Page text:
It should be stated that the incredible genetic improvement campaigns for broiler chickens has contributed greatly to the improved efficiency of meat production. In the 1980s, a feed conversion ratio of 2 kg feed per kg of liveweight was celebrated; currently efficiencies on the order of 1.7 kg/kg are achieved regularly. While genetics is a key part of this success, so too is the ability to precisely control the environment within which the birds are raised.
A key aspect of the US broiler production system is the nature of its implemenation as a so-- called "vertically integrated" supply chain. In vertical integration, a company provides birds and feed to contract growers who are responsible for rearing birds; the growers are compensated via performance contracts, which include (typically) a base return per kg of bird produced with a bonus for the most efficient feed conversion rates. Energy costs are handled in various ways, in some cases there are penalties for energy consumption exceeding a threshold or in other cases the grower is responsible for all energy costs.
To some extent, variations in industry structure span different climatic regions, but the emphasis on feed conversion efficiency is consistent across companies. The trade--off between cooler house temperatures and high feed consumption, hence poorer indoor air quality and reduced feed conversion efficiency, requires growers and company technical support personnel to understand the intracacies between building ventilation systems, their interaction and influence by bird density and weather patterns, unique aspects of various special designs, and company policies toward the trade--offs between energy and feed consumption. Thus, while conceptually simple, key daily management decisions can accumulate to affect the profitability to the grower, to the integrator, or to both.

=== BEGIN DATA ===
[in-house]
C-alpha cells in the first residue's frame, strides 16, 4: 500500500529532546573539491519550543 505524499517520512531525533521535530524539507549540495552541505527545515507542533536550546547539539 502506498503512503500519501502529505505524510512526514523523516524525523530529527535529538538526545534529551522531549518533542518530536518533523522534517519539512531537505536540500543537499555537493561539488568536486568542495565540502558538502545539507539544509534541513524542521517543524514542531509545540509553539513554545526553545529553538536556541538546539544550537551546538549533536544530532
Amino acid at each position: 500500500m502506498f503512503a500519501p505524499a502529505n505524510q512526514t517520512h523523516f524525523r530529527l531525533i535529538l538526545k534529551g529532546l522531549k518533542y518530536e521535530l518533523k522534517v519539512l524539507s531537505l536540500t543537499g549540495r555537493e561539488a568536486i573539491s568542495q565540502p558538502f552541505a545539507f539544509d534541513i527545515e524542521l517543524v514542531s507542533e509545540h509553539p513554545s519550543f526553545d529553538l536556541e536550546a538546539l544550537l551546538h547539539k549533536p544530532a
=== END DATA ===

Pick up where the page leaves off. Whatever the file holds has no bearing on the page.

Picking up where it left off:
Modern Broiler Housing Systems
The modern US broiler house is a totally enclosed structure. Few, if any, new house designs utilize curtains in the sidewalls even for emergency ventilation purposes. Several key items are needed for such facilities to be used to successfully rear broilers:
1. Engineered building systems – this consists of a highly insulated structure, designed to withstand the extremes of wind and snow loads on the structure's framing, and with a properly sized heating and ventilating system that can accommodate the extreme range in both internal and external heat and moisture loads.